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HAM greetings

2007-11-12 17:35:33.271638+00 by Dan Lyke 4 comments

On Saturday, Charlene and I went to a HAM "class" and test. They gave us this many page sheet of questions and answers and said "read through this 5 times, you'll pass". Charlene and I sat down and started working through it, after an hour and a half we both knew the first three pages solidly, but we looked at the size of the rest of the booklet and Charlene said "there's no way". So I said "Okay, let's take a walk, I'll read it, mumble out loud, you don't worry about it." We walked around Hamilton Field, I mumbled out loud while I studied, and when we got back and took the test both of us passed. We both have our Technician (lowest level) licenses.

Which means we should both now get the jokes at HamGreetings.com, greeting cards for HAMs (Via Laurel Krahn).

Next up: Actually learning what all that crap we managed to check off correctly on the multiple choice test actually means, figuring out what radios to get, and learning about the communications nets that pop up for disaster preparedness stuff.

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comments in ascending chronological order (reverse):

#Comment Re: made: 2007-11-12 21:14:16.808507+00 by: Dan Lyke

In case anyone actually gets to the comments on this post, I wanted to add something else that I'll be musing on for a while: We now have our licenses because we crammed for the specifics of the test. I know that wavelength in meters is approximately 300/frequency in MHz (Actually my high school physics tells me it's closer to 298, but 300 is the guideline given in the test prep materials), I know that in any transmission I have to identify myself when I begin transmitting, every 10 minutes, and when I end transmitting, one or two simple things about circuits, and a whole bunch of disconnected factoids about HAM culture.

And not to climb an extendable tower when it's other than in the retracted condition.

I know nothing about actually reasonably operating a radio, what frequencies I'm permitted to use, that sort of thing.

Part of this is a feeling in the amateur radio community that the barrier to entry is too high, that the first thing to do is get people legally able to use a radio and then worry about the details. And part of this is that much of amateur radio rules and guidelines are lore, built up by private parties and only passingly set by the FCC.

However, the overall feeling is that there's a whole bunch of silly lore going on, that the only way I'm only going to figure out the reality is by making this culture a lifestyle where I participate in it for several hours each week, and the barrier to entry still seems to far surmount the technical issues.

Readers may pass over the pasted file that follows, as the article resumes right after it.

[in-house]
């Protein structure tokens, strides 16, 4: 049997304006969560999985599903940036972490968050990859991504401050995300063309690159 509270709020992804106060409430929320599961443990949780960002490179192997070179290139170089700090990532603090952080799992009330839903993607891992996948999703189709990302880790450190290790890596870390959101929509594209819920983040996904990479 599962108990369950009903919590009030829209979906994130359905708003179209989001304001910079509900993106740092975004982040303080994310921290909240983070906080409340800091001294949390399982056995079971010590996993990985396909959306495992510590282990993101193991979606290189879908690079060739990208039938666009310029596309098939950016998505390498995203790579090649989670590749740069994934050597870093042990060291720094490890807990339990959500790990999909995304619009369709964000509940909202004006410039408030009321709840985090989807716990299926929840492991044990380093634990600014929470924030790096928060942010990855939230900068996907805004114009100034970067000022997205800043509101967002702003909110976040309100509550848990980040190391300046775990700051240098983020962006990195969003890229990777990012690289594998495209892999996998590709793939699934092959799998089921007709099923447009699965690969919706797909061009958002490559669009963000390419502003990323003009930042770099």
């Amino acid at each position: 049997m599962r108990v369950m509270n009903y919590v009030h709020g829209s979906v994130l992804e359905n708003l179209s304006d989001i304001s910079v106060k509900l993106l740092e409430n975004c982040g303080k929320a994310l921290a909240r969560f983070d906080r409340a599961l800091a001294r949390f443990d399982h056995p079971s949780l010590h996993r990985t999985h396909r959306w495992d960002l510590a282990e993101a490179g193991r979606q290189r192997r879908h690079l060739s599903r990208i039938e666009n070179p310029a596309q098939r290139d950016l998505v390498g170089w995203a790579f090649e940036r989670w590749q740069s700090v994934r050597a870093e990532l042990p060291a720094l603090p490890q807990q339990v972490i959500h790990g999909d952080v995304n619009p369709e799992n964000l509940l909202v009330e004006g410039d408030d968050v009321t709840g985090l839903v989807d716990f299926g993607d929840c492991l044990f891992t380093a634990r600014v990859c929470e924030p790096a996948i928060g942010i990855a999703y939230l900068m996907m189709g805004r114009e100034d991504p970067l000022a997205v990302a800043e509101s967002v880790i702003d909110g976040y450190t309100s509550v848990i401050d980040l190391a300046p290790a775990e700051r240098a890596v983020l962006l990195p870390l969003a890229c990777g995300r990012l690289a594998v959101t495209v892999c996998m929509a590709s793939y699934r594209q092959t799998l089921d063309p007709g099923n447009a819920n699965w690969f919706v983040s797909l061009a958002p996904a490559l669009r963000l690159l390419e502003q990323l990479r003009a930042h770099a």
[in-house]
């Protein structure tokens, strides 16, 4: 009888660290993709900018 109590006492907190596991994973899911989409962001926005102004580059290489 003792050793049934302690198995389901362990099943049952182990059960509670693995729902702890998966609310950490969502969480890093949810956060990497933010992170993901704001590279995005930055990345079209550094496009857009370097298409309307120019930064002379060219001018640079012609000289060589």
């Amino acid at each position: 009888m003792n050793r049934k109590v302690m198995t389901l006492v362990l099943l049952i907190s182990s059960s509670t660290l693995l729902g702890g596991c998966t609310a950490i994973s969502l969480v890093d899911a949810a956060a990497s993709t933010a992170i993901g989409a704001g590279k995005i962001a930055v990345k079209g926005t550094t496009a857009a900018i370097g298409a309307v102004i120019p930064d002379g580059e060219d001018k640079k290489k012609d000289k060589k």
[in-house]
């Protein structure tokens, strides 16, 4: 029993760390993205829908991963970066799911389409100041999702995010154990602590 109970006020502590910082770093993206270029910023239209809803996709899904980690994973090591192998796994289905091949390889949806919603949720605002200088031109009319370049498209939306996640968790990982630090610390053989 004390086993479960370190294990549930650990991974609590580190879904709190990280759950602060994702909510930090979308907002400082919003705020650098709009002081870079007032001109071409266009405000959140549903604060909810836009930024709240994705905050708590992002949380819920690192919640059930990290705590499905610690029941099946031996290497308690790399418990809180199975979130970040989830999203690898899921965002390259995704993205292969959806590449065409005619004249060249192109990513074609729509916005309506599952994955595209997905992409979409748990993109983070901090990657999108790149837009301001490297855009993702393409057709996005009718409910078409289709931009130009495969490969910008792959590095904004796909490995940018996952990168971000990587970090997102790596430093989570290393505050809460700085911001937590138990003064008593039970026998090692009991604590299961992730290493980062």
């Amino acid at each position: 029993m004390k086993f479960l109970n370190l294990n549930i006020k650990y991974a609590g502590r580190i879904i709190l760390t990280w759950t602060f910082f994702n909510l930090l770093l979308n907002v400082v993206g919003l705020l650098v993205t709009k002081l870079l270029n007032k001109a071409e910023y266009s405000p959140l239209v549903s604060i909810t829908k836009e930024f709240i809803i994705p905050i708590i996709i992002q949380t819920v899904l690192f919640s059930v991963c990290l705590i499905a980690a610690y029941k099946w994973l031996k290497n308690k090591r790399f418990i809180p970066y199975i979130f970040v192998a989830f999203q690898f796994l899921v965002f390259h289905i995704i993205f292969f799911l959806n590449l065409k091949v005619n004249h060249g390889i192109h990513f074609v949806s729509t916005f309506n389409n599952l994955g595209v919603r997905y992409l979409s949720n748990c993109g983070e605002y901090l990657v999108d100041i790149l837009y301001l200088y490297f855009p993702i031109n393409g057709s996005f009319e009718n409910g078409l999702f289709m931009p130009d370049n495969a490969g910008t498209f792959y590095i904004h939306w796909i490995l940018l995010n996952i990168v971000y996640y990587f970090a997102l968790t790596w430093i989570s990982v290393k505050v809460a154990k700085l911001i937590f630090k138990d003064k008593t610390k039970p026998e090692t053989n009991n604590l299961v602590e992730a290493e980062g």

Hopefully we'll get over that, but it's rather disconcerting.

#Comment Re: made: 2007-11-12 23:44:55.217431+00 by: Ralph Brandi

I'm pretty sure that as Technicians, you'll be allowed to operate on higher bands like 2 meters (144 MHz) and above that pretty much only travel locally, as opposed to high frequency bands below 30 MHz that can travel around the world.

Practically speaking, this means that your main topic of conversation will be whether it's legal to order pizza over the phone patch rather than lengthy discussions of prostate problems.

#Comment Re: made: 2007-11-13 00:23:23.154026+00 by: Dan Lyke

Giggle. We want it mainly for Marin Century logistics, and will probably end up getting a little more involved in disaster planning stuff just so that we have a definite use to learn towards, and that'll probably be the same groups (Marin Amateur Radio Society and Red Cross, interfacing with local emergency services).

But, yeah, many folks seem to get a lot of enjoyment out of listening for "CQ"s over static-filled links and engaging in roughly CB radio behavior, only without the lewd unregulated language. That does nothing for me.

#Comment Re: made: 2007-11-13 11:05:35.834114+00 by: DaveP

I never had a license, but I was part of the ham "culture" during my years in Boy Scouts. Under Technician, you're allowed little bits of everything from the 80m band and up, though CW-only (i.e. Morse code) in some of the bands.

http://www.arrl.org/FandES/field/regulations/Hambands_color.pdf is a graphical view.

Technician class used to, IIRC also be one of the few who could use ultra-long-wave, but I don't see that in the chart. But that was also back in the days when Technician still had a morse requirement, so it wouldn't surprise me to hear that they've kicked amateurs off the low freqs so the navy can have sole domain down there.

Anyway, feel free to ping me if you need a translator.